ENEPIG deposits four individual layers of metal onto the printed circuit board. This process includes a copper layer that acts as a catalytic surface followed by an electroless nickel layer that provides a barrier layer. Then comes a layer of electroless palladium, which provides anti-oxidation and anti-corrosion properties and provides additional barrier protection. Finally, an immersion gold layer gets added to provide low contact resistance and to protect from friction and oxidation.
ENEPIG is suitable for PCBs using different packaging technologies soldered across the system board. ENEPIG can also satisfy a wide range of applications such as military, aerospace, and other high-performance devices within the medical industry that features high density and reliability.
While ENEPIG costs more than ENIG, it is still a cost-effective option that deposits thin layers of gold and palladium for additional durability and excellent solderability. Additionally, ENEPIG’s low contact resistance prevents energy losses, overheating, and poor grounding.
Advantages and Limitations of ENEPIG
- Palladium mitigates the “Black Pad” quality issue seen with some CMs in the ENIG process
- Preferred for good solderability and many solder reflow cycles
- Highly reliable for wire bonding capability
- Satisfies the broad requirements of miniaturization, PCB thinness, and dense vias.
But Enepig also has its limitations. These include:
- Relatively higher cost than ENIG may not be economically suitable for all applications
- Reduced SMT Solder performance due to a thicker layer from palladium
- Longer duration to wet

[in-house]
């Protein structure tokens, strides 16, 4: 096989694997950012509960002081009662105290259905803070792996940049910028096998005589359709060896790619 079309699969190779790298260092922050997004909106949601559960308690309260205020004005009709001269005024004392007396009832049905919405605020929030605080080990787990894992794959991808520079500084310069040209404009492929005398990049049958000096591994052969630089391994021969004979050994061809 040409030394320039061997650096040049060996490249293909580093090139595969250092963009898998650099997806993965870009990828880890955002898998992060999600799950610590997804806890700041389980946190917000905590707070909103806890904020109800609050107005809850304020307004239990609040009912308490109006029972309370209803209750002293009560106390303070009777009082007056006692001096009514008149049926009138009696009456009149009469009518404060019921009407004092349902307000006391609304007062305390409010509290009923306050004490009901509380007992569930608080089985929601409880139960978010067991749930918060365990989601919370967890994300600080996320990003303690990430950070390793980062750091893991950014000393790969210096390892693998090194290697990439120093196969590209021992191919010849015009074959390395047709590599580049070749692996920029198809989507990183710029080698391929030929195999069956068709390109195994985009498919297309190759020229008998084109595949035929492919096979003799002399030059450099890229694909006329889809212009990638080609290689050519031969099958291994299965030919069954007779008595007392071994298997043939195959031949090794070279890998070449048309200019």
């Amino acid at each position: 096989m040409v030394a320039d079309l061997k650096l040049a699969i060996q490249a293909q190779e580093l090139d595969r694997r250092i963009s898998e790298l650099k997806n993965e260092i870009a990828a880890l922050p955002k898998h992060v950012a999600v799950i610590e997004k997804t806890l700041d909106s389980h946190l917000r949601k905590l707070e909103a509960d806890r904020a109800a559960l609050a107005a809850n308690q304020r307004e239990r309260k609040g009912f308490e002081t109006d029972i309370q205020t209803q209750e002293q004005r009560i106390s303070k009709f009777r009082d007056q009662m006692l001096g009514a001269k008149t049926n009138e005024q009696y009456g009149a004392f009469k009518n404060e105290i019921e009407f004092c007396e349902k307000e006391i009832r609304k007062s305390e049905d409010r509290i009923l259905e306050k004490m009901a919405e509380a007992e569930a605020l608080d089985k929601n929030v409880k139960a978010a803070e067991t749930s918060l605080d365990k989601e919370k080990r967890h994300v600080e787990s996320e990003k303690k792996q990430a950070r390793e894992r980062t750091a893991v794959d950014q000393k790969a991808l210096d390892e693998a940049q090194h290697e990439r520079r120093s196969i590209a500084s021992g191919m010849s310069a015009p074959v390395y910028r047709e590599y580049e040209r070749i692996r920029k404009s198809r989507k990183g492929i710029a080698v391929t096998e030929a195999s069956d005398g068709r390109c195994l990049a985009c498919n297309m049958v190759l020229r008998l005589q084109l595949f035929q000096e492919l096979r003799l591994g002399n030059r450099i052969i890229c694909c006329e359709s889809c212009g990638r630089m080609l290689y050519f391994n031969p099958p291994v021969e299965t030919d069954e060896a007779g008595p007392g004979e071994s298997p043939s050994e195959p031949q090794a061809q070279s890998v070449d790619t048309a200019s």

Additional Surface Finishes and Their Characteristics
Other surface finishes to know about include:
- Lead-Free HASL(Hot Air Solder Leveling): This process involves coating the PCB with a tin/lead alloy, but in a lead-free version, tin is used with other metals like copper, nickel, or silver. It provides good solderability and is a cost-effective option for projects not requiring fine-pitch placement.
- Electrolytic Hard Gold (EHG): This surface finish involves the application of hard gold plating over a nickel layer. EHG is known for its exceptional durability and excellent conductivity, making it an ideal choice for high-wear areas such as edge connectors where frequent insertion and removal occur.
Both surface finishes offer excellent PCB planarity for systems that require tight-pitch components. While “Black Pad” issues may have plagued ENIG suppliers in the past, MacroFab has solved this quality challenge and can offer either finish without concern for quality. ENEPIG offers a more robust palladium application, it can also provide a higher reliability process for more demanding environmental applications.
When considering which surface finish to use, the following technical questions should be answered by working with MacroFab. These questions will have a role in influencing the selection of your optimal PCB surface finish for your project:
- Are lead-free solders, or the Reduction of Hazardous Substances (RoHS compliant), a requirement of your PCB design?
- What component form factor types and pin pitch will be used within the PCBA?
- Will the PCB have wire-bonded components or will they all be mounted using wave solder?
- To what environmental issues (temperature, humidity, and handling) will the final product be exposed?
While ENIG and ENEPIG are two of the more popular surface finish options, MacroFab also offers EHG and LF-HASL (lead-free Hot Air Solder Leveling) as PCB surface finish options. Lead-Free HASL may be an alternative for those systems that do not have fine-pitch device pins.